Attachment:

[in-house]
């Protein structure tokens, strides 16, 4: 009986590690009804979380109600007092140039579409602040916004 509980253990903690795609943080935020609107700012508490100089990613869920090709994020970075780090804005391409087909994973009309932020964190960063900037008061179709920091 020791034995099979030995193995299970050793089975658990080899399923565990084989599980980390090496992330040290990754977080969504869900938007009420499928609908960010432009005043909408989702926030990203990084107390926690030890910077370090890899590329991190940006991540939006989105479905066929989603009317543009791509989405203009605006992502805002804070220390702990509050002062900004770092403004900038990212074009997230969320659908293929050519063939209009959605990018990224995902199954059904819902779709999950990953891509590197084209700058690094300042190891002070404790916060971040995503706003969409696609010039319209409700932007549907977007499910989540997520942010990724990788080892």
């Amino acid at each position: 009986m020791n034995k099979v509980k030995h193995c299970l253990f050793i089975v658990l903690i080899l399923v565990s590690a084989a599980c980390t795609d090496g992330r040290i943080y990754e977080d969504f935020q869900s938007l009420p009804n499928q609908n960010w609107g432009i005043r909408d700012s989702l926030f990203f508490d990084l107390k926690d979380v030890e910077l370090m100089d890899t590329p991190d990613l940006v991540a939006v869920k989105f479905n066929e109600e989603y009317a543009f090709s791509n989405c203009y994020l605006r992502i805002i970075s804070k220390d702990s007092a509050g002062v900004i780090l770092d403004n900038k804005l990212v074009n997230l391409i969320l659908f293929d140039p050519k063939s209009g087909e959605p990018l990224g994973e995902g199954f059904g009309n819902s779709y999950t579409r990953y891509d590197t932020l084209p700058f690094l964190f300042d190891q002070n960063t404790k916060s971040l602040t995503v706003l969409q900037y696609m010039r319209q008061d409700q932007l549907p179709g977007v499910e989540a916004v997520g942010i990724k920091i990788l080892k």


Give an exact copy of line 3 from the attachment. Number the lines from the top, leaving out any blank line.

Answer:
């Amino acid at each position: 009986m020791n034995k099979v509980k030995h193995c299970l253990f050793i089975v658990l903690i080899l399923v565990s590690a084989a599980c980390t795609d090496g992330r040290i943080y990754e977080d969504f935020q869900s938007l009420p009804n499928q609908n960010w609107g432009i005043r909408d700012s989702l926030f990203f508490d990084l107390k926690d979380v030890e910077l370090m100089d890899t590329p991190d990613l940006v991540a939006v869920k989105f479905n066929e109600e989603y009317a543009f090709s791509n989405c203009y994020l605006r992502i805002i970075s804070k220390d702990s007092a509050g002062v900004i780090l770092d403004n900038k804005l990212v074009n997230l391409i969320l659908f293929d140039p050519k063939s209009g087909e959605p990018l990224g994973e995902g199954f059904g009309n819902s779709y999950t579409r990953y891509d590197t932020l084209p700058f690094l964190f300042d190891q002070n960063t404790k916060s971040l602040t995503v706003l969409q900037y696609m010039r319209q008061d409700q932007l549907p179709g977007v499910e989540a916004v997520g942010i990724k920091i990788l080892k």